Firstpost is convinced that Dismantling Global Hindutva (DGH), a three-day online conference (from Sept 10-12) planned by anonymous organisers in the US, is a partisan and politically motivated event designed to malign an ancient religion and its adherents. Through columns and reported pieces, this Firstpost series exposes why such programmes are misleading, agenda-driven, and nothing but thinly-veiled Hinduphobia.
Dismantling Global Hindutva (DGH), a three-day online conference from 10 to 12 September, has sparked much debate on social media.
Those that support DGH claim it takes aim at Hindutva and not Hindus, while those against it call it a thinly-veiled disguise for a Hindu-phobic campaign and cite examples from the event itself where the terms Hindu and Hindutva have been used interchangeably.
Let's briefly examine the predictably split reaction from both camps on Twitter:
Hindutva calls non-believers the worst of creatures. forbids marrying them. Hindutva recommends conditional wife-beating. Believers of Hindutva blew up Bamiyan Buddhas. Hindutva is responsible for 31,221 major terror attacks in the last 20 years.
Come, let us dismantle Hindutva.
— Anand Ranganathan (@ARanganathan72) September 11, 2021
Union Minister Bhupender Yadav on Sunday decried the conference as an "open declaration of hate" against India:
The #DismantlingGlobalHindutva Conference is an open declaration of hate against India. A strong India, set firmly on the path of atmanirbharta, has rattled her detractors. The knowledge of oneness defines Hindutva. Many tried to dismantle it. None succeeded.
— Bhupender Yadav (@byadavbjp) September 11, 2021
Also on Sunday, Monica Verma, PhD in International Relations from the Department of International Relations, South Asian University, tweeted:
Please stop using the term Hinduphobia for the “Dismantling Global Hindutva” types. Phobia means fear but what is driving them is pure hatred. Call it Hindumisia- Hatred for Hindus. Please.. — Monica (@TrulyMonica) September 12, 2021
Every Indian staying in the US must unite and protest against #DismantlingGlobalHindutva Conference! This is a clear agenda of creating hinduphobia. Aa a matter of fact, they should organize similar protests on global terrorism! Shame on organisers of@dghconference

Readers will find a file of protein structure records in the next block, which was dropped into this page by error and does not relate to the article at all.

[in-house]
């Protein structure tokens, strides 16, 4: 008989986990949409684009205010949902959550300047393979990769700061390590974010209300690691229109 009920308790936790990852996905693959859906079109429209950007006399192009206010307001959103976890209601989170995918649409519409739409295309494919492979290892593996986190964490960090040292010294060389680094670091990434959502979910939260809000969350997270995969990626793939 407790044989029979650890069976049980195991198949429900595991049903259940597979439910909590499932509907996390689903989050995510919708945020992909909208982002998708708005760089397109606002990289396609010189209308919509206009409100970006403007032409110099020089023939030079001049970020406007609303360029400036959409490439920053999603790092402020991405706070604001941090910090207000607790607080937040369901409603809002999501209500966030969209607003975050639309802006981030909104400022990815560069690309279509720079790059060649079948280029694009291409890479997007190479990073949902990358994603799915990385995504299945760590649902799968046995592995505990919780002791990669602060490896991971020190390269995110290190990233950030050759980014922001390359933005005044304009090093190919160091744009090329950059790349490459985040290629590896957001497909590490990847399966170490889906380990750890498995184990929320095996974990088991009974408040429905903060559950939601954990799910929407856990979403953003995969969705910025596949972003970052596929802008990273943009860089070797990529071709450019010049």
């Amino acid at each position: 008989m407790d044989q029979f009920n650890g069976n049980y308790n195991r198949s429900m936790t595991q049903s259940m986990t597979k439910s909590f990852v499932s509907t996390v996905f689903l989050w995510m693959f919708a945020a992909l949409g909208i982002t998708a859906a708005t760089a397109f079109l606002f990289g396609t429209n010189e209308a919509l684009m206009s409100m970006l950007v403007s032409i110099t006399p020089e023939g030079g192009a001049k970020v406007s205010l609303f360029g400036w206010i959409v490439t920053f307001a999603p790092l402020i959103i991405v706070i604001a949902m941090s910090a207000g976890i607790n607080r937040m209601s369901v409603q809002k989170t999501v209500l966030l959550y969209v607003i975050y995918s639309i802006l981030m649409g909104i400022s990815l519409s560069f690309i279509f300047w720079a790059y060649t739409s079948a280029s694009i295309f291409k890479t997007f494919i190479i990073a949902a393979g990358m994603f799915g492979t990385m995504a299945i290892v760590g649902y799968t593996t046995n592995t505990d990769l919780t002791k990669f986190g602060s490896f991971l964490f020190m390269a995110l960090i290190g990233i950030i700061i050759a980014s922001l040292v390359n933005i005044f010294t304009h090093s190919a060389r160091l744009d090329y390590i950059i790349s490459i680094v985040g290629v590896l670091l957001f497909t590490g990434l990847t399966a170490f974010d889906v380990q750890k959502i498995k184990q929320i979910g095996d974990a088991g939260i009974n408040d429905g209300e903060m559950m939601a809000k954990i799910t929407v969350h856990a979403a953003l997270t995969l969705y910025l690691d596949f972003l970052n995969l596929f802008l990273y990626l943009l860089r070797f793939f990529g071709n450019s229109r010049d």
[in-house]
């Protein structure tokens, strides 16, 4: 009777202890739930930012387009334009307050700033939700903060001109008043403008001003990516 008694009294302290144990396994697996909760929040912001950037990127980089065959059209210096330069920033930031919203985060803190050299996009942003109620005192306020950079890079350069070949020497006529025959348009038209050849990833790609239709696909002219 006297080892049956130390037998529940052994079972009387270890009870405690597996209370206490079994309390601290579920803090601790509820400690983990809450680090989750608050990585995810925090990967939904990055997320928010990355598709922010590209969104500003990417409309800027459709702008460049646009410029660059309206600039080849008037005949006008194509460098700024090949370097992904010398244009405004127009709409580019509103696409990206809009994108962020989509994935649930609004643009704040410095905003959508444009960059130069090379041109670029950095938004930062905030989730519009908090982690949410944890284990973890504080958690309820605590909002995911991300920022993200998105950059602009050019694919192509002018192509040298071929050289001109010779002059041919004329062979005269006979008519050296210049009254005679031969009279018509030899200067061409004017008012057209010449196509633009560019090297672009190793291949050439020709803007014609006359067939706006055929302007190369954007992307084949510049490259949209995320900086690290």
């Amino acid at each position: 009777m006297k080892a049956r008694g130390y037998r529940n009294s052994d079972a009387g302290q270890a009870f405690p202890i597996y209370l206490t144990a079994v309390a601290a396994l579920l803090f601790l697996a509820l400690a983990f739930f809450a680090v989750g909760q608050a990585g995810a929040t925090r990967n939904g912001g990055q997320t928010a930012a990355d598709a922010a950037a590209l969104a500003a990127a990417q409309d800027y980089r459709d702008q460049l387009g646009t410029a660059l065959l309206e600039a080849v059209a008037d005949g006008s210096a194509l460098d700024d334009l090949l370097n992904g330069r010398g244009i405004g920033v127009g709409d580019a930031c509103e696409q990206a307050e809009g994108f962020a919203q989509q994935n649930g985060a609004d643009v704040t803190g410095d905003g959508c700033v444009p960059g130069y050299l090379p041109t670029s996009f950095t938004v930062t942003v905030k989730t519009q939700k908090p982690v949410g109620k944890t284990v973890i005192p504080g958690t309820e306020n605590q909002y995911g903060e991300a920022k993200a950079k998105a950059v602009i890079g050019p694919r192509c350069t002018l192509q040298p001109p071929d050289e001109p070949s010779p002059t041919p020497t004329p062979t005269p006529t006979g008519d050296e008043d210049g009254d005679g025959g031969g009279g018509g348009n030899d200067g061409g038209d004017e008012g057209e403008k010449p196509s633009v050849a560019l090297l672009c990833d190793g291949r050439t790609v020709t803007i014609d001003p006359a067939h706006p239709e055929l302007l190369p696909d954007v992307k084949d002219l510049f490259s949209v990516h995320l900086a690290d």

— मालिनी अवस्थी Malini Awasthi (@maliniawasthi) September 9, 2021
Abhijit Majumder tweeted:
Dismantling Global Hindutva conference has ended up uniting global Hindutva a little more — Abhijit Majumder (@abhijitmajumder) September 12, 2021
We don't tolerate but accept and respect every faith.We are committed to Truth & non- violence. We encourage dialogue for discerning truth from untruth. Practicing the knowledge of ‘Oneness’ is fundamental to building a peaceful world. @AcharyaSabha#DismantlingGlobalHindutvapic.twitter.com/VRAlLGuM85
— Swami Avdheshanand (@AvdheshanandG) September 10, 2021
Swarajya columnist Vikas Saraswat tweeted:
DGH came as a boon to Hindutva. The backlash was severe and protest writings wonderfully articulated. There is now a much greater awareness of Hindumisia which goes in the garb of scholarship and academia. Most of all, it confirmed the fears on which Hindutva rests and appeals to
— Vikas Saraswat (@VikasSaraswat) September 12, 2021
On the other hand, some stood up and defended the event. Nilanjana Roy tweeted:
In brilliant PR move, Hindutva groups draw the world's attention to their preferred working methods. (The @dghconference talks are online and well worth your time: https://t.co/frwcfxK7fI)https://t.co/bqZvdPA3uW — Nilanjana Roy 🇮🇳 (@nilanjanaroy) September 11, 2021
Activist Mona Ambegaonkar tweeted:
Dr Audrey Truschke tweeted:
Dr Rohit K Dasputa, Senior Lecturer in Cultural Industries, University of Glasgow tweeted:
Great to hear @AjeebAurat today @dghconference. Akanksha describes how Hindutva is conceived as a moral project through women’s labour in education, pedagogy, charitable work & friendship. Illuminating how violence becomes a process through which this is sustained.
— Dr Rohit K Dasgupta (@RKDasgupta) September 11, 2021